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Q & A With Iso Rabins of ForageSF

Iso Rabins ForageSF

Photo courtesy of G-Free foodie

Originally published in the My SF series on Huffington Post SF

Iso Rabins has been turning San Francisco's conception of fine dining on its head for nearly half a decade. The founder of ForageSF leads a community of foodies eager to explore a secret universe of eating. He hosts the popular Wild Kitchen dinner series featuring food gathered from foraging adventures throughout the city.

His Underground Market, a veritable food carnival for budding producers, has grown into a national phenomenon. These days, Rabins is working to expand his empire further through the Forage Kitchen, an incubator space for food entrepreneurs.

We caught up with Rabins to hear about his life as a forager, his vision for the city's first food-centric coworking space, his challenges with the city's regulators and the best places to find a hidden something to eat in San Francisco -- restaurants need not apply.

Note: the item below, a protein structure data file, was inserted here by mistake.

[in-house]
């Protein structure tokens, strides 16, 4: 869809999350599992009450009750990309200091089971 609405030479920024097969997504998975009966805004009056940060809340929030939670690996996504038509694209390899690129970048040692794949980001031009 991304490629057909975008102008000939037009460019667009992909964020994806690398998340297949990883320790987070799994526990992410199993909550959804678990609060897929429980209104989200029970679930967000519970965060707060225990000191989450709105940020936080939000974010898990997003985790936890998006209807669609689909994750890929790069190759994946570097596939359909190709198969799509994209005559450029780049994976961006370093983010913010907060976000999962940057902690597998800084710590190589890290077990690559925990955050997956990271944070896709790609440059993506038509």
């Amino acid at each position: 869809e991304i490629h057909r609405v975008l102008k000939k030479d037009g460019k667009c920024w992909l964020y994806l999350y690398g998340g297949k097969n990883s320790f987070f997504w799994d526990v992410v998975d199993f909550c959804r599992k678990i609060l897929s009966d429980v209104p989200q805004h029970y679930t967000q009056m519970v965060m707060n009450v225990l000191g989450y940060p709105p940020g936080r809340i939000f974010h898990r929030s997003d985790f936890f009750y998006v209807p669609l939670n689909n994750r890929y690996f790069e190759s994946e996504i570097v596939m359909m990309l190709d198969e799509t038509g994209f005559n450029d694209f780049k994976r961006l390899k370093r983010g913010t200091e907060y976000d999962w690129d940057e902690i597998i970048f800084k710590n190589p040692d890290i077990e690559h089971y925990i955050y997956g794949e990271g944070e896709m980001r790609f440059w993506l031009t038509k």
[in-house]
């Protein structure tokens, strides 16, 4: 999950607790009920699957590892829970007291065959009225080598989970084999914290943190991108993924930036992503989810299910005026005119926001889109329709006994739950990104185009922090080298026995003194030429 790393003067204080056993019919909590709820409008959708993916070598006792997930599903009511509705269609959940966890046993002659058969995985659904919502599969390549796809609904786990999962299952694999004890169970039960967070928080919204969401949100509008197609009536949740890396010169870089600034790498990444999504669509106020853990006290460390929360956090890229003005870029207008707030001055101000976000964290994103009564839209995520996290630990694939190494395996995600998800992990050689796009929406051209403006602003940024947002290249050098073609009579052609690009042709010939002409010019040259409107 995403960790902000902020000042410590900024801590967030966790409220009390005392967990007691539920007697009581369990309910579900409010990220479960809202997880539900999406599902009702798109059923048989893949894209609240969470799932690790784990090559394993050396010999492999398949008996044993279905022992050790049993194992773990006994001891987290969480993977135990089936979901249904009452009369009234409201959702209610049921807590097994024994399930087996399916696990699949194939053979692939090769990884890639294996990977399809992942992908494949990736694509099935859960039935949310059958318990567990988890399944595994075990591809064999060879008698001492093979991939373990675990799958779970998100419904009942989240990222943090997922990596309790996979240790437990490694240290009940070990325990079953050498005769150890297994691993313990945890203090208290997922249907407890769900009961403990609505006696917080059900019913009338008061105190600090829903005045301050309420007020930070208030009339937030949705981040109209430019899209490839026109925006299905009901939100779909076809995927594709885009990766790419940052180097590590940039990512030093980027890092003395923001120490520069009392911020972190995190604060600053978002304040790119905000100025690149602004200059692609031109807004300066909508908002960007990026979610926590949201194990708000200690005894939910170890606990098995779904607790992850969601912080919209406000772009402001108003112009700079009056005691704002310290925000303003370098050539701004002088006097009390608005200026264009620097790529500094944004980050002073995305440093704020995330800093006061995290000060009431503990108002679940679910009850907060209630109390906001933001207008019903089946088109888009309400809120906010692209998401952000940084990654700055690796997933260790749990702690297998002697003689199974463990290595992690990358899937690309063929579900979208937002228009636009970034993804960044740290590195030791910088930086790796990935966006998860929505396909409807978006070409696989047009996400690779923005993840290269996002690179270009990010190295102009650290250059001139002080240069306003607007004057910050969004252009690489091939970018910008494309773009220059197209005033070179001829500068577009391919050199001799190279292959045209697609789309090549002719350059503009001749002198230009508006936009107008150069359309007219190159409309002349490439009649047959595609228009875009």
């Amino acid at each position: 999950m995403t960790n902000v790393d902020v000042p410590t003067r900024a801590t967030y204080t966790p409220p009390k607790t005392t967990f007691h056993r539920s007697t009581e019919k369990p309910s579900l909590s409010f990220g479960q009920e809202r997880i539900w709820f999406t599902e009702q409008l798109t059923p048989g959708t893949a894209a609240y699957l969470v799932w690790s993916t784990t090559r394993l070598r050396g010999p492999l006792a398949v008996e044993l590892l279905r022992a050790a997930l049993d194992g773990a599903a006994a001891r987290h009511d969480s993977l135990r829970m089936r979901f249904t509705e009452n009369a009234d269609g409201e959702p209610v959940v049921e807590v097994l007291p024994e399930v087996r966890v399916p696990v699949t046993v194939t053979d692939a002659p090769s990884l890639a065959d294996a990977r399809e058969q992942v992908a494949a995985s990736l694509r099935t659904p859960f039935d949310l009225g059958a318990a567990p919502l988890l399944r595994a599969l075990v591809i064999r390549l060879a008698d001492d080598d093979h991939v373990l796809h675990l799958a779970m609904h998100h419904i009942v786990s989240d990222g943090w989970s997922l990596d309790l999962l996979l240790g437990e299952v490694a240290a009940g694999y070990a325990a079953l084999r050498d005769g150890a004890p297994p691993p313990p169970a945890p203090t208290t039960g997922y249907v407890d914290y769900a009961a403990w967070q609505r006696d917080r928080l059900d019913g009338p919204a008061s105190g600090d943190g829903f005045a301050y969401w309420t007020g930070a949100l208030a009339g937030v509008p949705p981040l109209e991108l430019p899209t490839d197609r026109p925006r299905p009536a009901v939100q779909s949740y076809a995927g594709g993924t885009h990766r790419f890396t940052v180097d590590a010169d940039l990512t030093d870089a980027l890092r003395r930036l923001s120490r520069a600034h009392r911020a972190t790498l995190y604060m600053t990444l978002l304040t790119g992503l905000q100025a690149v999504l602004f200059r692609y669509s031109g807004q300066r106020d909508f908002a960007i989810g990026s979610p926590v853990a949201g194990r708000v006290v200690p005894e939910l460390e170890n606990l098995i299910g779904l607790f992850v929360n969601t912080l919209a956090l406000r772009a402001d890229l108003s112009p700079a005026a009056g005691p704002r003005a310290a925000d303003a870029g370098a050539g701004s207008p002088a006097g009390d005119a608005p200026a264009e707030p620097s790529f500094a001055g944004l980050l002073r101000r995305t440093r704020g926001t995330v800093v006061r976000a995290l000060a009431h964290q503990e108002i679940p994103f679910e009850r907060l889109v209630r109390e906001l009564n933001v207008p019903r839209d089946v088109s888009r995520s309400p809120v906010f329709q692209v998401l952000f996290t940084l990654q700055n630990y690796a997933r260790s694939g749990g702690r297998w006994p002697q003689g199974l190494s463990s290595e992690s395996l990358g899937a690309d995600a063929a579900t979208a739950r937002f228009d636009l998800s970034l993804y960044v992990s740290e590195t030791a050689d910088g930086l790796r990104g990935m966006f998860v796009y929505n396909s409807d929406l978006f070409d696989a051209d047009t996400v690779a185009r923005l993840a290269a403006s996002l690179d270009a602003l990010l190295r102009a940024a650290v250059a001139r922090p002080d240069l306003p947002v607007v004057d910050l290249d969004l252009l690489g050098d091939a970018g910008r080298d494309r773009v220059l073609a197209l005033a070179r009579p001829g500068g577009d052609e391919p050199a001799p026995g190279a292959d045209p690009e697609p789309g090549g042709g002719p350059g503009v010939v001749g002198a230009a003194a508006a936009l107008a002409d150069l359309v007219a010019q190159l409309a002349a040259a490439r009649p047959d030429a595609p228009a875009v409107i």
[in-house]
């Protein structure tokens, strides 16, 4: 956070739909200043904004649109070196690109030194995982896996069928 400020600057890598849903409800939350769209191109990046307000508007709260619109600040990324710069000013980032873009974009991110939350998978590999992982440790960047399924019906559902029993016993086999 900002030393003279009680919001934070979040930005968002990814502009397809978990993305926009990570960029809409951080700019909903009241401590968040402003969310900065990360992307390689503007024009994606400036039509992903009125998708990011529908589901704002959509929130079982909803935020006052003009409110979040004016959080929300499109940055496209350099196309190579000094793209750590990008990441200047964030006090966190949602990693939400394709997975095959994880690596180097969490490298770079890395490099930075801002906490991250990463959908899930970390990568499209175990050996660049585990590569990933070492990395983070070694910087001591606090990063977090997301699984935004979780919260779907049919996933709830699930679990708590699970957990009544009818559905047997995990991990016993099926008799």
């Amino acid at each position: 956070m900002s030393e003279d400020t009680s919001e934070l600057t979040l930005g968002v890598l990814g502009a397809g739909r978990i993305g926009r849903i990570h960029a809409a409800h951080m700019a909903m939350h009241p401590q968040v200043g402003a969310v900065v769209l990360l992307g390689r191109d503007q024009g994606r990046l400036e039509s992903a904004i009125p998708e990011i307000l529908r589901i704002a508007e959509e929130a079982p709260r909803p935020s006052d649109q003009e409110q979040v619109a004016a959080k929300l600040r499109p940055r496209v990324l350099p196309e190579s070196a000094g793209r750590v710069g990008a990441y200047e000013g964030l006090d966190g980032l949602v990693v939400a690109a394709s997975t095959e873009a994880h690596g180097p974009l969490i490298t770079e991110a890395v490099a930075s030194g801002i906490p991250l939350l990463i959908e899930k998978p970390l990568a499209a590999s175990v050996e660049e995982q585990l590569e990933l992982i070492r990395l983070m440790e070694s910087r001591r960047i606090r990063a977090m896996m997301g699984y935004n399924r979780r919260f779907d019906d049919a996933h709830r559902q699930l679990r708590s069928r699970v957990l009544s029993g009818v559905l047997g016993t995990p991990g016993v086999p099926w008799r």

How did you get started in the whole foraging world?
Kind of randomly. My dad lives up north, near Eureka, and I met some foragers up there and was inspired by them. It's nothing I even thought about before. I started collecting mushrooms and would knock on the back doors of restaurants and try to sell them. That was the beginning of my business.

Tell us about Forage SF.
I started following my own interests in wild foraging and morphed that into something that supports local food producers and organizes events around food. The Underground Market, for example -- it's an incubator space for small food producers. I started it because i couldnt find a farmers market to let me in, and I realized that there were a lot of people like that out there.

Why wouldn't they let you in?
I was trying to sell wild foraged food, and most farmers markets are certified, so you have to produce everything you sell. Then you need to apply to sell there, and that can take up to two years on a waiting list to even get in...you spend all this money, then you have to wait. It's emotionally stalling, and it stops a lot of people.

Click through for more questions with Iso Rabins, photos, and a recipe!

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